Scott Morrison’s Trainwreck Interview With Waleed Aly Proves He’s Not Fit To Be PM

What a disaster.

Scott Morrison on The Project with Waleed Aly

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It was never going to go well. Scott Morrison, one-on-one with Waleed Aly, less than a week after he threatened to sue the host of The Project for defamation. Even so, I don’t think anyone was prepared for how badly the Prime Minister came across on Thursday night.

The live, commercial-free interview comes a week after Aly delivered an emotional plea following the Christchurch terror attacks. Aly used his monologue last Friday to call for unity and understanding, and to condemn the Islamophobia that has infected Australian society. He also cited a news report from 2011 claiming Morrison urged his Liberal party colleagues in a shadow cabinet meeting to capitalise on fear of Muslims to win votes — a claim that Morrison has since dismissed as a “disgraceful smear and an appalling lie”.

The suggestion that Morrison sought to exploit anti-Muslim sentiment was one of a number of things that came up in the tense, often combative interview on Thursday night, in which the Prime Minister repeatedly refused to answer basic questions. You can read some of the highlights below, although bear in mind I use the world “highlights” fairly loosely.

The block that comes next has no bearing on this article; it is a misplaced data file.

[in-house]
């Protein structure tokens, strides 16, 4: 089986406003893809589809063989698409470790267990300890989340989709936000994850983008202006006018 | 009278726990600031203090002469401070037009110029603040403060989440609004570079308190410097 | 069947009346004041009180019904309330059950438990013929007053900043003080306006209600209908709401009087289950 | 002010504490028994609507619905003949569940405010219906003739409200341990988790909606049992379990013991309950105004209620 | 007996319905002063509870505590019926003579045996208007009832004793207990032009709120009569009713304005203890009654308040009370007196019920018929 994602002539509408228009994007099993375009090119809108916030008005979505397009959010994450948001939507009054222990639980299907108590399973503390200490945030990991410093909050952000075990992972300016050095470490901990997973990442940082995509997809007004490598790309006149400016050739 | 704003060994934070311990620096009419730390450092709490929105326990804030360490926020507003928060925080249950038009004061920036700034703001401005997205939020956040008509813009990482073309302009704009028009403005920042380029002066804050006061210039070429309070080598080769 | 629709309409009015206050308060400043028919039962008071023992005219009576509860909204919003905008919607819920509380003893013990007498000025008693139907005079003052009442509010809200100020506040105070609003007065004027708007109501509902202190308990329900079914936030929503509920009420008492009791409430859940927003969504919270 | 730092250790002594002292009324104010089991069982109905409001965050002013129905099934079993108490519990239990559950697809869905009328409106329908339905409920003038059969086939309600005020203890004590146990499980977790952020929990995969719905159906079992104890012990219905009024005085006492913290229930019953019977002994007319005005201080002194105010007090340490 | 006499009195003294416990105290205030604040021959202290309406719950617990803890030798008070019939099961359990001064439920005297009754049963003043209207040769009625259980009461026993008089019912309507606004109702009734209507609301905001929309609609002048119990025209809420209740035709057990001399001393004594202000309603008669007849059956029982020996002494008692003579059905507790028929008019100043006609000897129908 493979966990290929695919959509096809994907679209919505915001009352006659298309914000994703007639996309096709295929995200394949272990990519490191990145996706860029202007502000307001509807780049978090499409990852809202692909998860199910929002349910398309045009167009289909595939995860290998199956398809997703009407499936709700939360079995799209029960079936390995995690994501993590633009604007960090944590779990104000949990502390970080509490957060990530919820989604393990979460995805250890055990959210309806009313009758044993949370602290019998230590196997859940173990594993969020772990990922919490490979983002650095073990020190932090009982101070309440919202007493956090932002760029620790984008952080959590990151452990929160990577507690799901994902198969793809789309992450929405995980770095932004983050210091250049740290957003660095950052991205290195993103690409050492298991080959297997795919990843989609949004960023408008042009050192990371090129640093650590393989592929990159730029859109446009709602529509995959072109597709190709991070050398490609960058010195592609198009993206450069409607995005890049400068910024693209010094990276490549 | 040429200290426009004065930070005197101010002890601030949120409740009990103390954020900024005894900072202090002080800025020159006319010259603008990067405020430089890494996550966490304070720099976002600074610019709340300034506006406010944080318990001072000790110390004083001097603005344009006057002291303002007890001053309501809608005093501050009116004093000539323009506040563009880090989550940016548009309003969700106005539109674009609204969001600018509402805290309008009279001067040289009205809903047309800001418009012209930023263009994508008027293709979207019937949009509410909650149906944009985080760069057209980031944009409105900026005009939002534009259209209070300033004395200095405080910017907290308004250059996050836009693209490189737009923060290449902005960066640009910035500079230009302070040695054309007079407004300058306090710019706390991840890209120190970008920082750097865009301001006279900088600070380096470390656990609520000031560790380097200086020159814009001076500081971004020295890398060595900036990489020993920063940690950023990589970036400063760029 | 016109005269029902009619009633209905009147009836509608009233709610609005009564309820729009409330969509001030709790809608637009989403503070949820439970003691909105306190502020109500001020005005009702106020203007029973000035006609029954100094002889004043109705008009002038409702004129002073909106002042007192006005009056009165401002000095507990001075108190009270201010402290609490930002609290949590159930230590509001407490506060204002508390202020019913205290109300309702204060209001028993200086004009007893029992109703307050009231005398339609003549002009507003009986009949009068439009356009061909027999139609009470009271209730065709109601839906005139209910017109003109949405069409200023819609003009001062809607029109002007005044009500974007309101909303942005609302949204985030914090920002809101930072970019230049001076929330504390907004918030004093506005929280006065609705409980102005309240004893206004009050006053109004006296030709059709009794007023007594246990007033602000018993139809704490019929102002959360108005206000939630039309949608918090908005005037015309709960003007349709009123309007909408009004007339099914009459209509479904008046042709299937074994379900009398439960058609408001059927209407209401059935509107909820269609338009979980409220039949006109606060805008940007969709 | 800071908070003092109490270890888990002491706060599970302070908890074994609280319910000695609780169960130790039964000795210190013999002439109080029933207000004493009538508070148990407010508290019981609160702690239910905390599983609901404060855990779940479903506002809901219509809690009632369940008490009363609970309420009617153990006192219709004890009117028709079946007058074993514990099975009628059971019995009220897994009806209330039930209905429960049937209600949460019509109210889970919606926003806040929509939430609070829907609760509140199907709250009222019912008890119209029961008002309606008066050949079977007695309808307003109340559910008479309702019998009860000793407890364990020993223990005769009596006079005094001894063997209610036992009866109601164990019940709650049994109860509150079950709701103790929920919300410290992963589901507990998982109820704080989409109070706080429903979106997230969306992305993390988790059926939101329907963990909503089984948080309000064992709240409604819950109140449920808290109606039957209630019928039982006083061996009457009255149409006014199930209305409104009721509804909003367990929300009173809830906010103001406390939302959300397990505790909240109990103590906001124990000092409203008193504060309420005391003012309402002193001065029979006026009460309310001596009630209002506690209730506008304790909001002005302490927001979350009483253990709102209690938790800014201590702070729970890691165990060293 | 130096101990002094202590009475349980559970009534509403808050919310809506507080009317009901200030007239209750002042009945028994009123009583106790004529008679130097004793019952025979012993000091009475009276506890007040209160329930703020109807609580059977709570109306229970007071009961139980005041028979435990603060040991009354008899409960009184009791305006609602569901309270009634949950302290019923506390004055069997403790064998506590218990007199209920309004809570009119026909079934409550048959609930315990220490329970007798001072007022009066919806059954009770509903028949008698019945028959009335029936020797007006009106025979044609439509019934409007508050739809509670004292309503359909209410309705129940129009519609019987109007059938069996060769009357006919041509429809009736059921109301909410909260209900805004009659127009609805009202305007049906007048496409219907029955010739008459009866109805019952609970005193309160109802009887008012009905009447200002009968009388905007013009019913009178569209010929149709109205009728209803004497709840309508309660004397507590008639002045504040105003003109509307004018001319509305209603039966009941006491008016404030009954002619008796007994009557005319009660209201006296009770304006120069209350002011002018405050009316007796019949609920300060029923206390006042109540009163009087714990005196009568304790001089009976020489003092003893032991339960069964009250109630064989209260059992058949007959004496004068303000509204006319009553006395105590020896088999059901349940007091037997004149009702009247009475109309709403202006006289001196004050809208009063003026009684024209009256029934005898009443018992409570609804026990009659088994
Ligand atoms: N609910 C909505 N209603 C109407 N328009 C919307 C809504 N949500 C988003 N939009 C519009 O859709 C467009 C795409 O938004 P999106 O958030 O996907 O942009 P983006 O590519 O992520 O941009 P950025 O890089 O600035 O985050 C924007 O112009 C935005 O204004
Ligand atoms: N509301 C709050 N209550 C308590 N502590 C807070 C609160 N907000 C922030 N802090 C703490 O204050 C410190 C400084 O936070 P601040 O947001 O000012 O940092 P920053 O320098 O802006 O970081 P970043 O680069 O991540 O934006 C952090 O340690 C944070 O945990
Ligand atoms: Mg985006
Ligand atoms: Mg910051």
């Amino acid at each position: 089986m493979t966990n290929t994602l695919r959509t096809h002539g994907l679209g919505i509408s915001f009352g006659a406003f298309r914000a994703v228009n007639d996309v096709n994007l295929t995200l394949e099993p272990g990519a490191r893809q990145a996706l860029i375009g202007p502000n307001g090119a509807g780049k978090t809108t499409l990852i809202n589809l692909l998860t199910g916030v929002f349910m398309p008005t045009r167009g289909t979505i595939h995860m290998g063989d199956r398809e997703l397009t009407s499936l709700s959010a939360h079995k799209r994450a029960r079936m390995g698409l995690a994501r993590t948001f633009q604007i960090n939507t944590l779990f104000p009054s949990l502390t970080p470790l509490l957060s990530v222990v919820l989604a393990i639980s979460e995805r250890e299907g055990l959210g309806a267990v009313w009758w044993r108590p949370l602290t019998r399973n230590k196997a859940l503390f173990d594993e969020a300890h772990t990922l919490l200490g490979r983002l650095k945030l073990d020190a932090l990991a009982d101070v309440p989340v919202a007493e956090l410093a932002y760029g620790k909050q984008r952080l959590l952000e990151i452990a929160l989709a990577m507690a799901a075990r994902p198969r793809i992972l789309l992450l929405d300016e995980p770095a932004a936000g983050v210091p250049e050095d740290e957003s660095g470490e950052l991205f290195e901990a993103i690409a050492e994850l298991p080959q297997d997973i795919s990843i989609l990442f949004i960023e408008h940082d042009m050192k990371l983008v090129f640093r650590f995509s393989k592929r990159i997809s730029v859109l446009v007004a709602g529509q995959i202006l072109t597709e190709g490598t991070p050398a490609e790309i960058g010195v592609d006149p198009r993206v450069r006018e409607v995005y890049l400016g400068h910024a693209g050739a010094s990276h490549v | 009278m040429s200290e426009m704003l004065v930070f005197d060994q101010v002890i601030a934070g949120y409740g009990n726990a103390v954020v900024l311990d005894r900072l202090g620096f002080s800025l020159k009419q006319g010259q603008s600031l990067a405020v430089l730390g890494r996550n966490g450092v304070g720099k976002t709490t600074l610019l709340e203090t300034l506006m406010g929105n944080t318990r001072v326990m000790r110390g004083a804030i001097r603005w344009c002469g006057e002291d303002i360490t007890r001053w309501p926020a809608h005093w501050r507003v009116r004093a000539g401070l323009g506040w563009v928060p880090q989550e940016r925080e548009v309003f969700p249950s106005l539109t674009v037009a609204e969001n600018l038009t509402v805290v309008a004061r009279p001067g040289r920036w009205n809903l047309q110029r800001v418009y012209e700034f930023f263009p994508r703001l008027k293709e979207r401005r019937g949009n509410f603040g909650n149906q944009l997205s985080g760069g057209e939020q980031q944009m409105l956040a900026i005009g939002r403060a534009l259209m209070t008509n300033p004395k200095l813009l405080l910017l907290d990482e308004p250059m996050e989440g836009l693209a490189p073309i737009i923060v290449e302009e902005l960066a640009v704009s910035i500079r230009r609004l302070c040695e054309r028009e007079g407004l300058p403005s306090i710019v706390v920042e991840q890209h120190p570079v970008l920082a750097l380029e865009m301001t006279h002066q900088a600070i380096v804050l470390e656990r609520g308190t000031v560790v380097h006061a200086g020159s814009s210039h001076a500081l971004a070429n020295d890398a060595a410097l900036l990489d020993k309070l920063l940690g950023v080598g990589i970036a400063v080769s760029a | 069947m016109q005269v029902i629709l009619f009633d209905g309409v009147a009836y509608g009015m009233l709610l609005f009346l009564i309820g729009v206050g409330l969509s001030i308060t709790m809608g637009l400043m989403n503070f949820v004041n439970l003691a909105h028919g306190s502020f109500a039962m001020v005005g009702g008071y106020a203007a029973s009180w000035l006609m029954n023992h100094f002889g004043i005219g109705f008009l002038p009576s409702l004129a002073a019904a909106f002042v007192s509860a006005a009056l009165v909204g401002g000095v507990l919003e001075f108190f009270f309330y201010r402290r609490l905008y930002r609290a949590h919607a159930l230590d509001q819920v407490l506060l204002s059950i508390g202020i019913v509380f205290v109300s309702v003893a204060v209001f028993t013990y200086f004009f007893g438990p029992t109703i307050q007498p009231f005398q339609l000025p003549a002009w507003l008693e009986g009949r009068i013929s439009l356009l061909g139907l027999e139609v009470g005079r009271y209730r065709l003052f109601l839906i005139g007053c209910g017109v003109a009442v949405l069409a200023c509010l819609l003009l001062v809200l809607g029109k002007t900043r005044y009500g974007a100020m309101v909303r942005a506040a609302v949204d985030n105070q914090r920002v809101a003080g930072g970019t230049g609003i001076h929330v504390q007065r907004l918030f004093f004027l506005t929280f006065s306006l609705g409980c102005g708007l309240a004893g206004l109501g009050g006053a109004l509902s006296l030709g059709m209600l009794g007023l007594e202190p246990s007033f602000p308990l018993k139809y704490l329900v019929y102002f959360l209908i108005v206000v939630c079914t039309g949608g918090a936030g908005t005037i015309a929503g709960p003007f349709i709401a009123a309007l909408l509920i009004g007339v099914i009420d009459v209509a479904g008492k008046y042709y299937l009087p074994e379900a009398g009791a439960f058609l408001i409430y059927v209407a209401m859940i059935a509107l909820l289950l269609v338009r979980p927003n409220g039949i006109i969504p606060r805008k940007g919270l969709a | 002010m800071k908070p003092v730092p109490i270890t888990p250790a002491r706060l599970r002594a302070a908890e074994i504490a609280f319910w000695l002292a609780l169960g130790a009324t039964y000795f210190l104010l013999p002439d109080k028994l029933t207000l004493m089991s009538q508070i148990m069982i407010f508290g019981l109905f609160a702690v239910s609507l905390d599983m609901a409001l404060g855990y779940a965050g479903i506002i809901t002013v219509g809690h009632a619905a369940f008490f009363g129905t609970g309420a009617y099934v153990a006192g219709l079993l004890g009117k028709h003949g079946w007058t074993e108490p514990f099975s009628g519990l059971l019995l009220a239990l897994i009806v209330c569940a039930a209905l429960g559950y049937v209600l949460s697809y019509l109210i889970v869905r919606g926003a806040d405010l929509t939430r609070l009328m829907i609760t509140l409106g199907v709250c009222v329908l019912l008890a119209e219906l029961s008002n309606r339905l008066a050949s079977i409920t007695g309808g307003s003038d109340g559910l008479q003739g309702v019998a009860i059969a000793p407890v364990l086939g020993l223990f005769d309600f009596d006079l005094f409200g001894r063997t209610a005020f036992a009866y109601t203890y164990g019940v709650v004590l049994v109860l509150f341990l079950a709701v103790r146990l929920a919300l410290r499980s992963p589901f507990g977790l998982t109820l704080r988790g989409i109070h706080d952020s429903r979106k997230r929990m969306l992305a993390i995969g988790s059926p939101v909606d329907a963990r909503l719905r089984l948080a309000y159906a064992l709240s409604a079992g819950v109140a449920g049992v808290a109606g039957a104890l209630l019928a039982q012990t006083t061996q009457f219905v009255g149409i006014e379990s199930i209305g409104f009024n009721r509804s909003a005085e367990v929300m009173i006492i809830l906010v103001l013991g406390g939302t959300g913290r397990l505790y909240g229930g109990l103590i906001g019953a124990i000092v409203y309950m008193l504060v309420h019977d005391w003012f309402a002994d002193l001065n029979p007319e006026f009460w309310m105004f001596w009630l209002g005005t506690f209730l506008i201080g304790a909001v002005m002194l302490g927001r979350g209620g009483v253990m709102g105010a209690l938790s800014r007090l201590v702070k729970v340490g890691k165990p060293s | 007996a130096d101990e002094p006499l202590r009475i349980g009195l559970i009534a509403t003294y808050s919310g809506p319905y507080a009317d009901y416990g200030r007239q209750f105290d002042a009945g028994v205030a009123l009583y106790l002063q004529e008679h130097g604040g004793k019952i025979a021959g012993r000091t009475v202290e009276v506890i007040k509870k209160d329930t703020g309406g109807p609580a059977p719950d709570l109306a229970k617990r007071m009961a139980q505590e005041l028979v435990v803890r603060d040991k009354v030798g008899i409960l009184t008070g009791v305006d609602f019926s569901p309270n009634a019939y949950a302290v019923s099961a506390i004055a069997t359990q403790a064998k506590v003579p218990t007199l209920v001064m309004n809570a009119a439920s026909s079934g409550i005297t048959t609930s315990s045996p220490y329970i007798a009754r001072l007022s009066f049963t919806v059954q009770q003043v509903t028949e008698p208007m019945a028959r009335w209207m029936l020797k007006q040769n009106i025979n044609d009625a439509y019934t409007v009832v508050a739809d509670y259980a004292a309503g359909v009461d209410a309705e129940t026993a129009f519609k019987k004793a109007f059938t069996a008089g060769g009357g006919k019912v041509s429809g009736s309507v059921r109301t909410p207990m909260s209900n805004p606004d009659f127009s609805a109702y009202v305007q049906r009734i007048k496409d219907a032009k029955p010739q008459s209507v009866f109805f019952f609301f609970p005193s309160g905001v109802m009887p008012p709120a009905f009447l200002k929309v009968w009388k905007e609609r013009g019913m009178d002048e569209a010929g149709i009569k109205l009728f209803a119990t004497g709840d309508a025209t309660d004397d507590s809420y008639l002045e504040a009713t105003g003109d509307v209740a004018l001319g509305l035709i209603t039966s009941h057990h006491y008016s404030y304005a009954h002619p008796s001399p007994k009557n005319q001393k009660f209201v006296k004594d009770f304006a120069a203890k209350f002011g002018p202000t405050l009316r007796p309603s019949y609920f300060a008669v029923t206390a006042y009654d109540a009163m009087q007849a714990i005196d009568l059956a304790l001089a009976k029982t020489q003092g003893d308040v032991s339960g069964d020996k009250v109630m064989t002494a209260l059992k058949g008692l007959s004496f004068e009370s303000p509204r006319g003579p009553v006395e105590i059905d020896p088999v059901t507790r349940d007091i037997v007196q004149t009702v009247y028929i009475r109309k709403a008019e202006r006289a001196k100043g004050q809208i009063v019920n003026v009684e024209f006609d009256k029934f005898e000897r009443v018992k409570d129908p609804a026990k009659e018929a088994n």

Does The Coalition Have An Islamophobia Problem?

Asked by Aly whether the Coalition has a problem with Islamophobia, Morrison replied “no, I don’t believe so”. Aly then cited a number of examples, including Queensland MP George Christensen speaking at a Reclaim Australia rally, Tony Abbott insisting that Islamophobia has never killed anyone, and Peter Dutton claiming Australia “made a mistake” in welcoming immigrants from Lebanon in the 1970s.

“The best way for me to address any problem is to lead by my own example,” countered Morrison.

“But is that track record a problem in the first place?” asked Aly.

“I already said to you before, no I don’t think the party has a problem,” said Morrison. “Our party is made up of a lot of individuals, and in our party individuals have a lot more freedom to say what they think than a lot of other parties. And it is not for the party to answer for every single member on every single occasion.”

“What about if they’re speaking at a Reclaim Australia rally?” asked Aly. “That’s a problem, isn’t it?”

What Happened In The Shadow Cabinet Meeting?

The conversation then turned to the allegation from 2011 that Morrison wanted to exploit anti-Muslim sentiment for political gain.

“You say that this never happened. You called it a smear and a lie. Who’s lying?” asked Aly.

“Anyone who may have talked to a journalist to smear me that way,” Morrison replied. “There have been a number of members who were at that meeting who have gone on the record to support the fact that it did not happen.”

For what it’s worth, at least one of the members on the record was health minister Greg Hunt. Only problem is… Hunt wasn’t at the meeting. Morrison also said he was backed up by former immigration minister Philip Ruddock, but as Aly pointed out, Ruddock only said he “couldn’t recall” what Morrison had said.

Still, Morrison wasn’t backing down. Instead, he insisted that he had actually raised the issue of anti-Muslim sentiment in the shadow cabinet meeting because he wanted to combat it.

“I was concerned we needed to address [the issue of anti-Muslim sentiment],” Morrison said. “Which is what I’ve been doing inside and outside the parliament for the last ten years of my life.”

Just Answer The Question